A Tick Bit you? Don’t Worry We’re Here!

The seriousness of a tick bite can vary, depending on where you live. For most people, a tick bite is problematic because it is unpleasant and can become infected, but for those who live in an area that is endemic for Lyme disease, a tick bite can mean the transmission of severe disease.

Use Tweezers to remove the tick

To prevent this, remove the tick by grasping the tick with tweezers, as near the skin as possible, and gently pull it straight out without squeezing it, since this can result in bacteria being injected into the bite if the tick is infected. Do not try to remove the tick with your fingers or use lighted cigarettes, matches, or nail polish.

A Tick Bit you? Don't Worry We're Here!
A tick

Thoroughly cleanse the area and apply alcohol and antibiotic cream. Save the tick so that your state of the local Health Department can identify it for epidemiological purposes and to determine if it was a disease carrier. Identification is essential where Lyme disease is suspected.

Lyme disease is caused by a spirochete bacterium, Borrelia burgdorferi, which is a zoonosis, meaning it is primarily an animal disease that can infect humans. It is usually transmitted by an insect vector.

The disease is reported worldwide and throughout the United States, especially in the states of New York, Massachusetts, Connecticut, Rhode Island, Wisconsin, and New Jersey.

Disease carriers

Different ticks carry the disease in different regions. Ixodes dammini, which is a parasite of deer, carry the disease in the Northeast and Midwest, Ixodes scapularis (the black-legged tick) is responsible for cases of Lyme disease reported in the South. In contrast, Ixodes pacificus (the western black-legged tick) spreads the disease in the West. Dermacentor variabilis (the American dog tick) may also be capable of transmitting the disease.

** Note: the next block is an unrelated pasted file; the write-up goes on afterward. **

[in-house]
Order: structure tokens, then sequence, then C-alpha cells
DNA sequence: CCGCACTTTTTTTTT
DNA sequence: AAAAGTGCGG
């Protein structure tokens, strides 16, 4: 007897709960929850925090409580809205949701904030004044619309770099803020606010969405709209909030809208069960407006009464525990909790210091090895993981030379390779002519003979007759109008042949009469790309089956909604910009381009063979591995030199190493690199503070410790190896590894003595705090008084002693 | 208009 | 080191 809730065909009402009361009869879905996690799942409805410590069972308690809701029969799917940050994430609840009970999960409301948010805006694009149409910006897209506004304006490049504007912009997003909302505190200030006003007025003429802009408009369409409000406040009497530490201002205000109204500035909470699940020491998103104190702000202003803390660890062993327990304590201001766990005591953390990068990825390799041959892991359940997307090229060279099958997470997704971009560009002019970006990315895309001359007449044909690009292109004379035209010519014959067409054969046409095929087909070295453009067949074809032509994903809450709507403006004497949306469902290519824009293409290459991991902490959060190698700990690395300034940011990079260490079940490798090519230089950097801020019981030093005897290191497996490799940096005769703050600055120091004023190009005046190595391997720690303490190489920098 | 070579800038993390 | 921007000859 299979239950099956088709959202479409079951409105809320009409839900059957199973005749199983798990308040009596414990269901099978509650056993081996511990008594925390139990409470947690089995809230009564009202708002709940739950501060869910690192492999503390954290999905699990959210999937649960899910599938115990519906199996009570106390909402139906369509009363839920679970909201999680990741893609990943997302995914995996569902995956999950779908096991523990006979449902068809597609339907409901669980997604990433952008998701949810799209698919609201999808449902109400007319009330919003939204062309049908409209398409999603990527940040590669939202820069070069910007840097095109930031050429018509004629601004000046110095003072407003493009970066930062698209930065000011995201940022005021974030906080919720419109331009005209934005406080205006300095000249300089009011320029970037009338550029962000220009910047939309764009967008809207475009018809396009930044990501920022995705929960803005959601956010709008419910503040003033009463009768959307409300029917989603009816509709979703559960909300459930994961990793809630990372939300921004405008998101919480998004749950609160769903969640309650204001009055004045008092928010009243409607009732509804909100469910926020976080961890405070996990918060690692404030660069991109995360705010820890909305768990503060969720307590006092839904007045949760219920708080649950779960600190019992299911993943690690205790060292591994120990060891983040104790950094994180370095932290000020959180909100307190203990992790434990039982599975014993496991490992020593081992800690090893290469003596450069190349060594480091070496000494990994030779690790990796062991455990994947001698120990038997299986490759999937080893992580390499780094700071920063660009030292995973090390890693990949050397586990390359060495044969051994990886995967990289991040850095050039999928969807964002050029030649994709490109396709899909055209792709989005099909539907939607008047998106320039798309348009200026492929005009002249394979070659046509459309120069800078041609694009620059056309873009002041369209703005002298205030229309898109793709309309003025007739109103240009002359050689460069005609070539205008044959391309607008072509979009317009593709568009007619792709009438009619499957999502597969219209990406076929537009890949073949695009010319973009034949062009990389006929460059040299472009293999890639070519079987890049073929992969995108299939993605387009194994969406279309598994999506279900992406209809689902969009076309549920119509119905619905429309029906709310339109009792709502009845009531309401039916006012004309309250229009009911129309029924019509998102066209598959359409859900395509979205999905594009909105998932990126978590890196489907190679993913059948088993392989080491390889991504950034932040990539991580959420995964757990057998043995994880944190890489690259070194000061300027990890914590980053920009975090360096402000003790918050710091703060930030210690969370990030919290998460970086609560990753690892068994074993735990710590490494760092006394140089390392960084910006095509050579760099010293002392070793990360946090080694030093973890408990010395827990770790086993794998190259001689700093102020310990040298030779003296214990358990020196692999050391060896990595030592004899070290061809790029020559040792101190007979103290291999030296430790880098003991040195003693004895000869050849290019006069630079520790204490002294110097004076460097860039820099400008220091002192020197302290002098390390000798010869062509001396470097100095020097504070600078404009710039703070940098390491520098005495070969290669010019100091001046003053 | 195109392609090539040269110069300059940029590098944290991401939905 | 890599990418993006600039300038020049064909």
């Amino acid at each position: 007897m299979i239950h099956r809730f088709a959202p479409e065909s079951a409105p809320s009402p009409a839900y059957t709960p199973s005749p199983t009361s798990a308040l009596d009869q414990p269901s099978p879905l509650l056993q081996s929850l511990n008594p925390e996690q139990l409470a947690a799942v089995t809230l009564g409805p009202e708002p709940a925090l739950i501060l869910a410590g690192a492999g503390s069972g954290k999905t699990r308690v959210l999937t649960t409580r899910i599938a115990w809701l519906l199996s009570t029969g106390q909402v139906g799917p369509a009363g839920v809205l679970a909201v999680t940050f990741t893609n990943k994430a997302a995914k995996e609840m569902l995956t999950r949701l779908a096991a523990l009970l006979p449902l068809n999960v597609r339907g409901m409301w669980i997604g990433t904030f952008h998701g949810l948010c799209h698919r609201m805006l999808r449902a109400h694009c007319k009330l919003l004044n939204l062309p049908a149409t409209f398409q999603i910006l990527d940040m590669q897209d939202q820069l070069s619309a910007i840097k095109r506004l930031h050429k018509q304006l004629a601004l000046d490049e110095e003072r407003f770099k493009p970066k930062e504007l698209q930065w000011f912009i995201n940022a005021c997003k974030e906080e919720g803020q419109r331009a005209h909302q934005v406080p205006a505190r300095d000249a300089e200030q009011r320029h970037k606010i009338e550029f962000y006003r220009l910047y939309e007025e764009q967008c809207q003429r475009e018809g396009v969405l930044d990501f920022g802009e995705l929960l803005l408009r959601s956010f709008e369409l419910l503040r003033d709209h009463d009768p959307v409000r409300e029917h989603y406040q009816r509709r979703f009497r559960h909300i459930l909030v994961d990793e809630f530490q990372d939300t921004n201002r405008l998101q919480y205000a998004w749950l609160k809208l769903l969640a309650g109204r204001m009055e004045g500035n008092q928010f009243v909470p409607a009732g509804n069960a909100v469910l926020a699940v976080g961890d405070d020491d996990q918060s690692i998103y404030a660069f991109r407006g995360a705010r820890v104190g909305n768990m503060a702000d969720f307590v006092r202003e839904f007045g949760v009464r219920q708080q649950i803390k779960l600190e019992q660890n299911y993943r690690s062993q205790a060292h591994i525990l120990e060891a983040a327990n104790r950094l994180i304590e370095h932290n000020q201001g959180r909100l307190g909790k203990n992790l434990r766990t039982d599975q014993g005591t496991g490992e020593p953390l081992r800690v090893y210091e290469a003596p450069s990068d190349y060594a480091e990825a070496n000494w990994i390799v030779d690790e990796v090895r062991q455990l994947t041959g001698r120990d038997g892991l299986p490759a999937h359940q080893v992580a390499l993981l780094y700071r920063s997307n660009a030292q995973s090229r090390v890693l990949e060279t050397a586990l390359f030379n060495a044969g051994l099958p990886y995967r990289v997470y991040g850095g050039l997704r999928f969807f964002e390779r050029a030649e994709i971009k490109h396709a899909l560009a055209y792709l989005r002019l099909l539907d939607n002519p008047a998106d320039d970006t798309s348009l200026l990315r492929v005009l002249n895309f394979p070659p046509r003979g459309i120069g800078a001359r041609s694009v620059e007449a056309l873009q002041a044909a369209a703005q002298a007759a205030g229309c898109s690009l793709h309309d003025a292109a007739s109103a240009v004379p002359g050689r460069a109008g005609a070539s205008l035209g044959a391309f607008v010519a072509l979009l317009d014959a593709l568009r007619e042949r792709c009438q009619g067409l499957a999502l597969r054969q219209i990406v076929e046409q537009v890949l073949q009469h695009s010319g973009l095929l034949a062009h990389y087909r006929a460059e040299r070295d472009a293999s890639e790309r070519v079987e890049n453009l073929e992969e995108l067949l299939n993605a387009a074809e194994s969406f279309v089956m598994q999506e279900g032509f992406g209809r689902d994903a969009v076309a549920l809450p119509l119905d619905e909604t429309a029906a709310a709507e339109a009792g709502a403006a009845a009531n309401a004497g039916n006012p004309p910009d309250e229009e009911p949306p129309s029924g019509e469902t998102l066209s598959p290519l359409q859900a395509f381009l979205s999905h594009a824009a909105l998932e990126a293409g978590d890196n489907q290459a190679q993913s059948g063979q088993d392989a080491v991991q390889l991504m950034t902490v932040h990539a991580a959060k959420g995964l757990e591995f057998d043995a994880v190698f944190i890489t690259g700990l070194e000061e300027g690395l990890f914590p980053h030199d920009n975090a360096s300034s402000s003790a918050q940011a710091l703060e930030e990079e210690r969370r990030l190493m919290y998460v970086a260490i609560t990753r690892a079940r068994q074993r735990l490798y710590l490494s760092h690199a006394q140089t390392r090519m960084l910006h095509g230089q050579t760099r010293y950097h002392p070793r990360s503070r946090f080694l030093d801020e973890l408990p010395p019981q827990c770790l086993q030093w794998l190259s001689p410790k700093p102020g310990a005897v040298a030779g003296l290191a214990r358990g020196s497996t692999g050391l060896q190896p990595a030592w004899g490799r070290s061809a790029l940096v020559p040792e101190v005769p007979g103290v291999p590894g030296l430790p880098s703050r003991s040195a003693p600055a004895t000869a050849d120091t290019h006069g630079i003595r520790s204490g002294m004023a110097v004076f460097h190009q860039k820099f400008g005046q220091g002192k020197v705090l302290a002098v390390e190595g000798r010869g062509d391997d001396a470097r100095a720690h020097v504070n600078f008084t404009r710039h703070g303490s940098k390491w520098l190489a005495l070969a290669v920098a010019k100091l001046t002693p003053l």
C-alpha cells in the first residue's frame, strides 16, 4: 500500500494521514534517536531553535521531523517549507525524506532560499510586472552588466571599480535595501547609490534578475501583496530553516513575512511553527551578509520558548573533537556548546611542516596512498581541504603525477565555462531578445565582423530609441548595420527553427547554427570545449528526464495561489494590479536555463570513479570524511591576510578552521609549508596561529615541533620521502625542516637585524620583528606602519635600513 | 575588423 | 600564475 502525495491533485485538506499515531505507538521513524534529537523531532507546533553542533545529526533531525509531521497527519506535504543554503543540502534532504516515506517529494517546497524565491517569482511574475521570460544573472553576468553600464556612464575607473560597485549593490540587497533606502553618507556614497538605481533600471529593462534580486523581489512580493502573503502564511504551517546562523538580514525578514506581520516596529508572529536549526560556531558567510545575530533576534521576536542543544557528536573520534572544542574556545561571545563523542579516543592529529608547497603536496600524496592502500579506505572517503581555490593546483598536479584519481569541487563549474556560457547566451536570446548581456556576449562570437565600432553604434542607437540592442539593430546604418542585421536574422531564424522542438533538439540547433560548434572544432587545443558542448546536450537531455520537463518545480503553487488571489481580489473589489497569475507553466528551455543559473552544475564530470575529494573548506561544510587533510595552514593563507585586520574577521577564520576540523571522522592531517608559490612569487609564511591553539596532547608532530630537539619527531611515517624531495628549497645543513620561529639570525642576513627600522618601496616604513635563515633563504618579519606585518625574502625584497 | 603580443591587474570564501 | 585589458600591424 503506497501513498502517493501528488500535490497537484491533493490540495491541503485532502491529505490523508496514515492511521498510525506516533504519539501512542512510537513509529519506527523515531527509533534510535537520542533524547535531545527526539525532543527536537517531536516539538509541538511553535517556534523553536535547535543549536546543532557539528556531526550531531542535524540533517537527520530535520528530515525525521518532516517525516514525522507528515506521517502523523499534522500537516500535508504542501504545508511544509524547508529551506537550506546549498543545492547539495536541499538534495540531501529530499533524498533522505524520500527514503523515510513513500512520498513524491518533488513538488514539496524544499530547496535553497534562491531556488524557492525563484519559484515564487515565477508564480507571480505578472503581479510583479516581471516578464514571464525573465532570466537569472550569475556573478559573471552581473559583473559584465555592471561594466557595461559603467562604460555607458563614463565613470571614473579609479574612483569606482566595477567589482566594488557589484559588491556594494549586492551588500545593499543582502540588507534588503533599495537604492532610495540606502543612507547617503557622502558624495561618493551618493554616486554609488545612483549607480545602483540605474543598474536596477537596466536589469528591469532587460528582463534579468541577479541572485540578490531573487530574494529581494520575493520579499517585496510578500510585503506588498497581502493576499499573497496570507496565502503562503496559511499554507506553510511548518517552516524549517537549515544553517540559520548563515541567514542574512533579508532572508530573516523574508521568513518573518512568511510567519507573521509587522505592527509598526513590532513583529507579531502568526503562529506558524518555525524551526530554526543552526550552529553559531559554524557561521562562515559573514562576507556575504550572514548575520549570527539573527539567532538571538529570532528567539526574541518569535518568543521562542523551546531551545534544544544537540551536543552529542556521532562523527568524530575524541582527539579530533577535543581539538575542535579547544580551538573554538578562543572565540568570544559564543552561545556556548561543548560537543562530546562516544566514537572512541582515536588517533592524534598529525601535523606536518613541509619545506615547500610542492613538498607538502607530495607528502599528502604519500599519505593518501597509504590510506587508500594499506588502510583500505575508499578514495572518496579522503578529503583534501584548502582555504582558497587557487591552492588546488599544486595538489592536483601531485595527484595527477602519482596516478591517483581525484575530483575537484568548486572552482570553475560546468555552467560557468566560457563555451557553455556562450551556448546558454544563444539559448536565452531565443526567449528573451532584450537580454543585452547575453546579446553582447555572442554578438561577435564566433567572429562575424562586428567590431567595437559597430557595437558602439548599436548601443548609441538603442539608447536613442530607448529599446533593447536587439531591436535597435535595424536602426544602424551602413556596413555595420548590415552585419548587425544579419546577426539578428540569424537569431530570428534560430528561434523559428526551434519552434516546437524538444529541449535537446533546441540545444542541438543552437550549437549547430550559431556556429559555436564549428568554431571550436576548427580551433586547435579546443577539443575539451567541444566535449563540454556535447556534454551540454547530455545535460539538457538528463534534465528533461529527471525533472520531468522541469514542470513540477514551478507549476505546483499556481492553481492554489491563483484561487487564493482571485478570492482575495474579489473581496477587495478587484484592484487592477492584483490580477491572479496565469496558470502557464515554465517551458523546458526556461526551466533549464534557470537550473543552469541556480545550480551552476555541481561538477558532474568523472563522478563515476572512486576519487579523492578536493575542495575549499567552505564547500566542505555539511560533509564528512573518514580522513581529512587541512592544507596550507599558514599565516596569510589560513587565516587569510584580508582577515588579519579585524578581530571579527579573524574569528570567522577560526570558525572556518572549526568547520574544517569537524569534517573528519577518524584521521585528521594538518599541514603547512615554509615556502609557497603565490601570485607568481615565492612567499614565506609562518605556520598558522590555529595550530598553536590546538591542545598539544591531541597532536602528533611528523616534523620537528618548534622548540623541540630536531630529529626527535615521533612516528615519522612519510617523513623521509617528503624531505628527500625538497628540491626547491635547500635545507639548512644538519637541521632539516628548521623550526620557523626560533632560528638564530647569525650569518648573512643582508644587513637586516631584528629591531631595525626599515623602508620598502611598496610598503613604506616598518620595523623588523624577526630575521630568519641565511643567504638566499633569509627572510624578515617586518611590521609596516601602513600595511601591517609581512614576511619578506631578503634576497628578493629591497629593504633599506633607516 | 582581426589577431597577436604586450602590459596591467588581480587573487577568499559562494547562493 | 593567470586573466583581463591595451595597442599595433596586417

Not all ticks are infected, and infected deer ticks are responsible for most of the cases of Lyme disease in the northeastern United States. The tick has three life stages, and they take a blood meal from a warm-blooded animal, including man, at each stage to complete the life cycle.

When humans are infected with the Lyme disease bacterium, a characteristic rash or lesion that looks like a red, bull’s eye type ring, called erythema migrans, is seen within a few days to weeks. During this period, with or without the rash, victims will experience flu-like symptoms, such as headache, sore throat, stiff neck, fever, muscle aches, fatigue, and general malaise.


If a rash is present, take a picture of it to show your physician to aid in the Lyme disease diagnosis, which can be challenging to make. Often, these early symptoms disappear without a diagnosis or treatment, which may lead to severe problems late.

The later symptoms of Lyme disease can be quite severe since muscle pain, and arthritis, usually of the large joints, as well as neurological symptoms, including meningitis, numbness, Bell’s palsy (loss of control of one or both sides of the face), severe pain and fatigue and depression may all occur.

Symptoms often come and go, and chronic Lyme disease resembles several other diseases, complicating diagnosis and treatment. Lyme disease should be treated with antibiotics at the onset to lessen the possibility of developing chronic disease and the severity of any later symptoms that do occur. Read this article to find out how to get rid of ticks.